The keystone to Salesforce’s generous leave policy is in the way it defines “primary caregivers.” The company is resolute in treating this loaded term with gender neutrality, meaning that the company doesn’t automatically assume the primary caregiver is mom. This has a trickle down effect on parenting policy, helping families to adopt, raise foster children, or afford expensive fertility or surrogacy procedures, no matter who the primary breadwinner is.
To add to this, the leave for both primary caregivers and secondary caregivers is generous. Whoever that primary caregiver happens to be gets 26 weeks — more than any other company on the list offers — while secondary caregivers get 12 — and either get paid 80 percent of their normal earnings throughout which is particularly generous given just how long parents can step away from work.
Salesforce also offers childcare — onsite in some locations prior to the pandemic and paid reimbursements in others — to help parents take care of their kids when it is time to come back to work. Even though daycare got shut down, the company still has nurses and other forms of on-call healthcare and parenting resources as needed through its insurance.
The silicon chip and software development company Synopsys has been around Silicon Valley for decades. When it comes to the considerations that make a company a welcoming place for new dads, Synopsys made sure to create a comprehensive and competitive benefits package to address their needs beyond those of new parents in general.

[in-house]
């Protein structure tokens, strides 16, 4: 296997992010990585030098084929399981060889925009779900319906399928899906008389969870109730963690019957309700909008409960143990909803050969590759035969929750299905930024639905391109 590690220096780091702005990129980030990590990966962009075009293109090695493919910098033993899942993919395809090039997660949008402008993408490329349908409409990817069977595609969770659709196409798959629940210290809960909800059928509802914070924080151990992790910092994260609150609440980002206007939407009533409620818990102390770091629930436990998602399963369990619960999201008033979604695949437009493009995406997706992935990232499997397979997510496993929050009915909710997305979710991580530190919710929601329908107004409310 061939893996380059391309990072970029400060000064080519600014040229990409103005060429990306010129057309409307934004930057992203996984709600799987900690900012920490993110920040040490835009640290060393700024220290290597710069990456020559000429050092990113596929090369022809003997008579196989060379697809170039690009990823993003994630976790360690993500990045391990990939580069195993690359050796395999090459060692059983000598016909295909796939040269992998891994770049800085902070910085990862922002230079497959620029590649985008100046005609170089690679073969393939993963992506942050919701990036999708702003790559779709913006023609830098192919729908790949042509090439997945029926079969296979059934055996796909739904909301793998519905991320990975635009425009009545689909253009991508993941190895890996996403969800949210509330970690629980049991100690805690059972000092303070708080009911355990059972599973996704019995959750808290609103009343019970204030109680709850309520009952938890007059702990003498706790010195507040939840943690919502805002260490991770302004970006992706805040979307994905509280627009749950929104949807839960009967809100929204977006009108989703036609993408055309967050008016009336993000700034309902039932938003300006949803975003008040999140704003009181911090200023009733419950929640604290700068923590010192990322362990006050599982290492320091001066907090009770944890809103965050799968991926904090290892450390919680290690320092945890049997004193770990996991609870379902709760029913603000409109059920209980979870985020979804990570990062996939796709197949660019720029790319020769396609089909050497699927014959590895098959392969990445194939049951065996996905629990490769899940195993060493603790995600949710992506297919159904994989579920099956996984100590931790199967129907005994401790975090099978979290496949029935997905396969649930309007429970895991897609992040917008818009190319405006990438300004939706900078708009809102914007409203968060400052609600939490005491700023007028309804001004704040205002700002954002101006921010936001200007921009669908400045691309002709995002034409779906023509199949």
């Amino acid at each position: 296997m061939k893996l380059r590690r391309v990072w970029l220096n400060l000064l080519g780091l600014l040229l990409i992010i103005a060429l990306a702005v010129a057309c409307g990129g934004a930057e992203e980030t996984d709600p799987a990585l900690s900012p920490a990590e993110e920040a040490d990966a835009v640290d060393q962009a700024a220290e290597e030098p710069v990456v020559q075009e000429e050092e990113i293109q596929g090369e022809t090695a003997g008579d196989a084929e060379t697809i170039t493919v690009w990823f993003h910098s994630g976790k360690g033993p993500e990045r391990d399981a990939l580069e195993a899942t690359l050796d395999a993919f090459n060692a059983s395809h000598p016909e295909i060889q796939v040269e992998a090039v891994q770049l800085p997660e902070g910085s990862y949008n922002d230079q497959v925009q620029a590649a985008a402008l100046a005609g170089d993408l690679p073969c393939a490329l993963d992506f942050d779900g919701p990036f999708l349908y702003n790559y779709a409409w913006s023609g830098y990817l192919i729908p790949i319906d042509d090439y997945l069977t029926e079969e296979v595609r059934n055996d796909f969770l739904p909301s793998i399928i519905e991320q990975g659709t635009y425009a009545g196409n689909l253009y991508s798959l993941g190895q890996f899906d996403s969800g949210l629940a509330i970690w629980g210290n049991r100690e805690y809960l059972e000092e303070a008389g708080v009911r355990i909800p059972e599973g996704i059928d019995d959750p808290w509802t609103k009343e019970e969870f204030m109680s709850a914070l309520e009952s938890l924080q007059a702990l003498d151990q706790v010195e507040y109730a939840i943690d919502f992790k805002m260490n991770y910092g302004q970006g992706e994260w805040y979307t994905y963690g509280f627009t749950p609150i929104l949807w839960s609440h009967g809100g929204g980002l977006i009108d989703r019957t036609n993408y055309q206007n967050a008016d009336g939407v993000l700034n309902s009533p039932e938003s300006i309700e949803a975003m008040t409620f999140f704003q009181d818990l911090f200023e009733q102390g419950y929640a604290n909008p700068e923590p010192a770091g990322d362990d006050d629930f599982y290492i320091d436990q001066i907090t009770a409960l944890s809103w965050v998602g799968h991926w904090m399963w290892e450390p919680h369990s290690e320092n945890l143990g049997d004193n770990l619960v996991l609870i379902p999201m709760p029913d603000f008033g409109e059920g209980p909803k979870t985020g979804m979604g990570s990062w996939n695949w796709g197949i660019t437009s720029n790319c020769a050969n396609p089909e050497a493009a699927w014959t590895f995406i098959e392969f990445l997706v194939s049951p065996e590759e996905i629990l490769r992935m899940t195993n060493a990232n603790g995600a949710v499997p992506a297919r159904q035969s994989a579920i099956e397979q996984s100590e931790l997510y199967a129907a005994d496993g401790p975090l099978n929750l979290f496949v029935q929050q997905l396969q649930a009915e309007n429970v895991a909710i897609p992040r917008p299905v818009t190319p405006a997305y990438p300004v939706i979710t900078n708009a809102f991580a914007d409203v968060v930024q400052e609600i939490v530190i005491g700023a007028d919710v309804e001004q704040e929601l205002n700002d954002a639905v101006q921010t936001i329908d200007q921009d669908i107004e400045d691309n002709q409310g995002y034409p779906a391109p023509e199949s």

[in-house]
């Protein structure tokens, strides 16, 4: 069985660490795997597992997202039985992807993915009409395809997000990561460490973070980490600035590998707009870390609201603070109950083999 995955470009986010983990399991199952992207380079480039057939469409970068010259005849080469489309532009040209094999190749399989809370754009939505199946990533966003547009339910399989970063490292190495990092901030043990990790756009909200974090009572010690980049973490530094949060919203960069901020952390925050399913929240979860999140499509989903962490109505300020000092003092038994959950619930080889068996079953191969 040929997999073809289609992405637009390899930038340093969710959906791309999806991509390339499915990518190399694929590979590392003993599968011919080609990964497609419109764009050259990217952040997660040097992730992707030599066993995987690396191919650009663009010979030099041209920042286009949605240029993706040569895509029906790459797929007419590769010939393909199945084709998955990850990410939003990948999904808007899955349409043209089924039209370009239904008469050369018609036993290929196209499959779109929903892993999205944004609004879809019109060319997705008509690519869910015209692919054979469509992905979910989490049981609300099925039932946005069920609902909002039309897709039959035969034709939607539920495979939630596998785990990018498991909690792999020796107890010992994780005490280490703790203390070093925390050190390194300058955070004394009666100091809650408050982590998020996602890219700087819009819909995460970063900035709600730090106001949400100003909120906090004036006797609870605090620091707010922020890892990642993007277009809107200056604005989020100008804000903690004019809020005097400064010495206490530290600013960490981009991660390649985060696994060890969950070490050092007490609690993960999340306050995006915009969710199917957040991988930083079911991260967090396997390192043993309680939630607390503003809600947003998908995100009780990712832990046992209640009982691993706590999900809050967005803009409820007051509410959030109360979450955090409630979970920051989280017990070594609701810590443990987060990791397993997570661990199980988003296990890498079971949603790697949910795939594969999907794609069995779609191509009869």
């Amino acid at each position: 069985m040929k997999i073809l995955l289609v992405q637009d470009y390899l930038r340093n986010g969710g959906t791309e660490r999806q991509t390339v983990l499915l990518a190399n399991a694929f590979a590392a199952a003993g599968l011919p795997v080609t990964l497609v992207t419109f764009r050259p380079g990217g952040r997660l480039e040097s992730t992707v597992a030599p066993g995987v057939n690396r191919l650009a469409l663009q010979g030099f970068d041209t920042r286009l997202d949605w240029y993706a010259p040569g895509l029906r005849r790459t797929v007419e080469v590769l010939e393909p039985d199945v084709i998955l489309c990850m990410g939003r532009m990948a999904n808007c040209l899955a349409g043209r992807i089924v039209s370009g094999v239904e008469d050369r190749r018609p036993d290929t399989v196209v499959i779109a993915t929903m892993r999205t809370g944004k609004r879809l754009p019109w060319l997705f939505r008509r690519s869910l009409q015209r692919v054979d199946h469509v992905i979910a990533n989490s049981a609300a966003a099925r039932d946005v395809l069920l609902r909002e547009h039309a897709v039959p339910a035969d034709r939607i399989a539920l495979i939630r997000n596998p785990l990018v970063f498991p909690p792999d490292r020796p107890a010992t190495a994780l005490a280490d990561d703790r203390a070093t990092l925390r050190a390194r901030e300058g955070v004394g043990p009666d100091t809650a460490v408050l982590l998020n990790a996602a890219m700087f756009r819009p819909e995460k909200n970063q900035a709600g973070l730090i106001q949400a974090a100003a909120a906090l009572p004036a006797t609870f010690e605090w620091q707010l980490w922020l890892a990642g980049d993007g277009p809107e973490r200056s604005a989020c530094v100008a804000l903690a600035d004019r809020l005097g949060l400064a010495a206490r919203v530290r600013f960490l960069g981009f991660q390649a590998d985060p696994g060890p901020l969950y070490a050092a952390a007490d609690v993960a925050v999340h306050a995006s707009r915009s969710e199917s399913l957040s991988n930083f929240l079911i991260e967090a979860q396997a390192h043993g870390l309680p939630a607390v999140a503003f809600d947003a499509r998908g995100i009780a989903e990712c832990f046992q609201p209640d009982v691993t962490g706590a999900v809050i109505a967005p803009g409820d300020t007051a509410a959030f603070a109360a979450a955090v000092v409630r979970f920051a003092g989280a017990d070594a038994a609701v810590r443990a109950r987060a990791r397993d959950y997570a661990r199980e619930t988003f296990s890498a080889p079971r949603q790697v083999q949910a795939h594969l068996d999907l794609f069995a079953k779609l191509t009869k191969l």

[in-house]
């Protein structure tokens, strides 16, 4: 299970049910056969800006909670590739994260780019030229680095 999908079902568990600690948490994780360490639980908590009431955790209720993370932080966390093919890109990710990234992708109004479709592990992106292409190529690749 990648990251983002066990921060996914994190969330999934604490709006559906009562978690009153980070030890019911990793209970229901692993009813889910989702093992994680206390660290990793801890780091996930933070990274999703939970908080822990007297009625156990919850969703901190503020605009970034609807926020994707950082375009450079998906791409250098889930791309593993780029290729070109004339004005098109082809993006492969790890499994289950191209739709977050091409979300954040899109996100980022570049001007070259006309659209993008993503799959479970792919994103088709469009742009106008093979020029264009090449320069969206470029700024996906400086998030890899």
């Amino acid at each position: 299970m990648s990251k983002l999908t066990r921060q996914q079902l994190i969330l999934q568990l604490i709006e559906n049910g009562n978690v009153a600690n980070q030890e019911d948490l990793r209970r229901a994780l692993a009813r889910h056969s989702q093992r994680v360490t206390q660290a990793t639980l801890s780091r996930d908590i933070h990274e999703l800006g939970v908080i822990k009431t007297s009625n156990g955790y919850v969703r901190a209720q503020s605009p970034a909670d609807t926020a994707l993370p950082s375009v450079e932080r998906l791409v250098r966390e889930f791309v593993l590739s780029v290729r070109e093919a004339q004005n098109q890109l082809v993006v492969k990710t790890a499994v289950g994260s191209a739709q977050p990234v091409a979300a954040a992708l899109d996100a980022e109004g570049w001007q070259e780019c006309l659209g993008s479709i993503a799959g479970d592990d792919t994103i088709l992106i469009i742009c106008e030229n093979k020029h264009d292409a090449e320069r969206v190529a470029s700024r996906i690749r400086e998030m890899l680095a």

For starters, Synopsys has completely gender-neutral parental leave policies and offers the same amount of time off and resources to parents who adopt as it would to any others. Dads who take parental leave get their full salary for the first four weeks and 75 percent of their salaries for the next eight weeks of leave — though that money comes in pre-tax everywhere but in California, making the drop less of a strain on their budgets.
That chunk of paid time off is exactly the same for dads and other non-birthing parents as it is for birth parents, acknowledging that it benefits everyone for dads to have the same amount of bonding time with their new kids as anyone else. (To wit, a study of limited paternity leave in California, researchers found that paternity leave had a “positive effect” or “no noticeable effect” on productivity, profitability/performance, turnover, and employee morale.)
The Teachers Insurance and Annuity Association (TIAA) first started as a financial service for teachers, and has since expanded to provide support to academics, researchers, and various non-profits. When it comes to policies for new parents, let’s just say TIAA is a fast learner.